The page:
Mara and Dann was one of the few english books I had while I was living in Japan. I reread it several times and would probably give it five stars. When I saw there was a sequel, I snatched it up at the library. I read it quickly, but without much joy. Things happen, but it was all kind that they didn't have a lot of substance and kind of passed back into the book without being memorable. I wish I could give this book more stars, but I was sad at how superficial it was.
This is the third book that I've read from Doris Lessing, and the least demanding from my point of view. This is one novel that (I am guessing) continues adventures from another book (about Dann and his sister, Mara) - an original adventure that I haven't read myself. I believe that this story was written for the child in us: It has many observations and detailed explanations that lack in Love, again, for instance. I personally liked it (it's very easy to read).
So this is the first Doris Lessing book I've read and I can safely say that if you haven't read any Lessing, don't, and i mean DON'T, make this your introductory book into her works. The Washington Post said it best with this short line:"...its title outweighs its contents". That is so true! I do love the title; I've read it hundreds of times. I should have stopped there. I would have been satisfied...
There is a book I should have read before this, so I started a little less informed than I would have liked. A distopia like Atwood's...a future world where we have lost much of our technology and learning. This writing felt a little spare and at times, wooden. I had a difficult time really connecting to the protagonist. Perhaps not the best book for my first read of Doris Lessing.
I know someone who's read the first book and loved both it and this one. Dropping in on this second one without knowing the characters and settings was difficult. I also found the writing style was one I didn't mesh with well. Too bad.
This book/fable/adventure tale is amazing! You must read the equally wonderful Mara and Dann first. I loved both of these books. I found the futuristic layered society quite timely. Both of these books stay with you.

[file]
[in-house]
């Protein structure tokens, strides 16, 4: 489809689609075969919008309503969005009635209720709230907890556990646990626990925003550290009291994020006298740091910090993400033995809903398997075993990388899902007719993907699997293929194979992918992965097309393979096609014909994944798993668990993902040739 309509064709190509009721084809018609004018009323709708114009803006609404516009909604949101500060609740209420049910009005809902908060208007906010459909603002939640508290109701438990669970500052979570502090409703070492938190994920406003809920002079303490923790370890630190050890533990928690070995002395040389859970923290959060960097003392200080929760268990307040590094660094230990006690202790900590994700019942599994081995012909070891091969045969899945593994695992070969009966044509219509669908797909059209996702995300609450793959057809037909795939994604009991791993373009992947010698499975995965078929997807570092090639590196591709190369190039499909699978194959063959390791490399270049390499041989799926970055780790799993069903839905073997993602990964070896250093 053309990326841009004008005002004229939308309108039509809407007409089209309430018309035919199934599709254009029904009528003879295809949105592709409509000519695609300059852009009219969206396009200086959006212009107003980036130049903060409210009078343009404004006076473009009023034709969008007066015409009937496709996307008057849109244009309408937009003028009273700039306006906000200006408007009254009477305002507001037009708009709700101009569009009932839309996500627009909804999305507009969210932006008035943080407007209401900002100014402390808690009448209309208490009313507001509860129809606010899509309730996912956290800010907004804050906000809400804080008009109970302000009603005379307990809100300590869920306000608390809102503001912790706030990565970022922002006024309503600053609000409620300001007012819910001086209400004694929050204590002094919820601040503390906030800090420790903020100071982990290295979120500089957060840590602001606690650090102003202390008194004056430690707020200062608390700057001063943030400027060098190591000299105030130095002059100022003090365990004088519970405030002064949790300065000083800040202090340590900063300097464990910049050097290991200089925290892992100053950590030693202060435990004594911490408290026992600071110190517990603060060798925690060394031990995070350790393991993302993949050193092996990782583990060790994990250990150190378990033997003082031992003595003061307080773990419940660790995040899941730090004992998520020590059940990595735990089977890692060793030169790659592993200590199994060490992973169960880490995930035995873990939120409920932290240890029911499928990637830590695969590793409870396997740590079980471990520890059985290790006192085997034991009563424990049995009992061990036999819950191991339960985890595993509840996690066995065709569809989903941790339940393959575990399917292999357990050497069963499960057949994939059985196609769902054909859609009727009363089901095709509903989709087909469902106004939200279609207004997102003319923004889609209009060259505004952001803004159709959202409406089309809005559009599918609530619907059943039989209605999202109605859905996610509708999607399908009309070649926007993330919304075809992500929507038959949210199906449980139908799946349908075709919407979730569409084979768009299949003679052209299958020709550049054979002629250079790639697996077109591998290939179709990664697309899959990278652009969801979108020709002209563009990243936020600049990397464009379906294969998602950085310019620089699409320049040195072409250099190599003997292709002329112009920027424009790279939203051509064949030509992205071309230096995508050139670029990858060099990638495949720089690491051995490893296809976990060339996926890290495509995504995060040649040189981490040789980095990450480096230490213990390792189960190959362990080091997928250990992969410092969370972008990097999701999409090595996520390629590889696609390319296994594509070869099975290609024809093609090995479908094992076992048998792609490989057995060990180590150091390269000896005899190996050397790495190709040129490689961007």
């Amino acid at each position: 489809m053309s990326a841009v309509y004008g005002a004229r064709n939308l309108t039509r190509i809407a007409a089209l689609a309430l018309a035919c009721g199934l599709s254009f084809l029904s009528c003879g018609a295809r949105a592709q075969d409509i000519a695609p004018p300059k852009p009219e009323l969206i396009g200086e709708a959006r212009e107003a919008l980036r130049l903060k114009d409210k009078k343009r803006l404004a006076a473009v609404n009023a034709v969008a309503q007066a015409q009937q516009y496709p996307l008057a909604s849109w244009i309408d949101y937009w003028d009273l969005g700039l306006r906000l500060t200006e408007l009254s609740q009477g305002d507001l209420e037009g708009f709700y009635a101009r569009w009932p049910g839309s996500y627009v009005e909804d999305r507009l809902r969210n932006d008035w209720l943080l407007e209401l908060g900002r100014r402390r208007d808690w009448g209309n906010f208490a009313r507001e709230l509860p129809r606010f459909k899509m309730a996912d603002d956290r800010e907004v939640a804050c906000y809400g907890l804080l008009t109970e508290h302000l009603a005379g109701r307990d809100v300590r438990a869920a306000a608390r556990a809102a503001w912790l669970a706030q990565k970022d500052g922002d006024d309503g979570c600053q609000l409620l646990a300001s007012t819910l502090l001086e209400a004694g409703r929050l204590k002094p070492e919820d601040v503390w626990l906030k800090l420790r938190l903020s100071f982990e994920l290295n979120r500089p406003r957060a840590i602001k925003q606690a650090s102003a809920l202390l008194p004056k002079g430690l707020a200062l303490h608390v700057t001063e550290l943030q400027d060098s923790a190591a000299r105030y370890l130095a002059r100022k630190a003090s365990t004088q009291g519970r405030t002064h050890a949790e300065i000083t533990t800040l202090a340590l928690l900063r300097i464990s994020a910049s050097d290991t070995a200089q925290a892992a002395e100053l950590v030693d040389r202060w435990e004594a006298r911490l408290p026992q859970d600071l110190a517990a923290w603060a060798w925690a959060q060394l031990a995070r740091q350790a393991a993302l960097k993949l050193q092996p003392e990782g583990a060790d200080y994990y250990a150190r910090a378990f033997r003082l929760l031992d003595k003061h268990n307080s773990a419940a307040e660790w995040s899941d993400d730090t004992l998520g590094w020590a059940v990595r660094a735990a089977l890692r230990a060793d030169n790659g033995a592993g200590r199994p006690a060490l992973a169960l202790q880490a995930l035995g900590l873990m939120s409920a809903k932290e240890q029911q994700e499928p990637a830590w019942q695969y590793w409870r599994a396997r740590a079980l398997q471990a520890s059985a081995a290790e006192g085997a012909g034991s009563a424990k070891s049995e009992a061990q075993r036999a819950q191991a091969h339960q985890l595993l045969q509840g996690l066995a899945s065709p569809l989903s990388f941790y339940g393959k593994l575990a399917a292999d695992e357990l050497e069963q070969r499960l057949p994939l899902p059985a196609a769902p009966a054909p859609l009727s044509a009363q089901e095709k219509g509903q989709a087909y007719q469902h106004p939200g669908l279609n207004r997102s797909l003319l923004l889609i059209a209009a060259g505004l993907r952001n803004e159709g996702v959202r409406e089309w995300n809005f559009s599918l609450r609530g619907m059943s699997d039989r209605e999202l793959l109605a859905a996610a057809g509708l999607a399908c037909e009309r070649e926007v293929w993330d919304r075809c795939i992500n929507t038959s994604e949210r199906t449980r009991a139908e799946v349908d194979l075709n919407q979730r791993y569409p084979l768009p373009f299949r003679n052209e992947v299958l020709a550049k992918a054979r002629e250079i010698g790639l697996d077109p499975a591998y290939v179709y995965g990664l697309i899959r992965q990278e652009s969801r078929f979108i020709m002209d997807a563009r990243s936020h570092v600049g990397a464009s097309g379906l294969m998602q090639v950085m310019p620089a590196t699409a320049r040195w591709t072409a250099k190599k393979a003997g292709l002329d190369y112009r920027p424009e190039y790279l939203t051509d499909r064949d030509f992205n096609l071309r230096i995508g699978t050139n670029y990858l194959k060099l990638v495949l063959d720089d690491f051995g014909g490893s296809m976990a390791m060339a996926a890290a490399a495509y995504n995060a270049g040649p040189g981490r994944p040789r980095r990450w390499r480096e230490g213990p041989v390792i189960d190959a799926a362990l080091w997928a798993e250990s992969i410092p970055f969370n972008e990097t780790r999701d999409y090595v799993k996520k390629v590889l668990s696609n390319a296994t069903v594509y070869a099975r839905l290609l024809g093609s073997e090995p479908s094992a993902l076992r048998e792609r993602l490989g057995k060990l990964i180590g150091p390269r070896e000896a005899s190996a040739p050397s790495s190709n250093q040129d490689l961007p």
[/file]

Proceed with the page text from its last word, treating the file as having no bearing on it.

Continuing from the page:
The overall tone of the novel was too whiny, many of the descriptive passages were exceptionally repetitive, and Dann has been reduced to a mopey shell of a person. Although it was a quick read, it felt like it took forever.
A great, imaginary, and genius story in only a chapter.

it's a story about a time when ice melted and flooded lands. Cities were drowned with their civilization, culture and knowledge.

Suzanne Auckerman
I read the first one when it came out. Second book, in a futuristic series: I think you are to get a deep meaning from this, but I don't.
Not nearly as interesting nor well crafted as Mara and Dann. But if you read the first one, you will want the closure of this book.
Sep 23, 2007 Jennifer marked it as to-read  ·  review of another edition
Started to read this and realized that this was a sequel to Mara and Dann. Put it down to read after reading Mara and Dann.
Rob & Liz
A book about what we may be faced with in the future. I found that the story petered out at the end.

Completely bizarre book. Make sure you read Mara and Dann first.
Una historia de ciencia ficción maravillosa.
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Both of her parents were British: her father, who had been crippled in World War I, was a clerk in the Imperial Bank of Persia; her mother had been a nurse. In 1925, lured by the promise of getting rich through maize farming, the family moved to the British colony in Southern Rhodesia (now Zimbabwe). Like other women writers from southern African who did not graduate from high school (such as Oliv ...more
More about Doris Lessing...

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“Little Tamar, forget the long ago. We are here and we are now, and that is all. We are making a new start.” 6 likes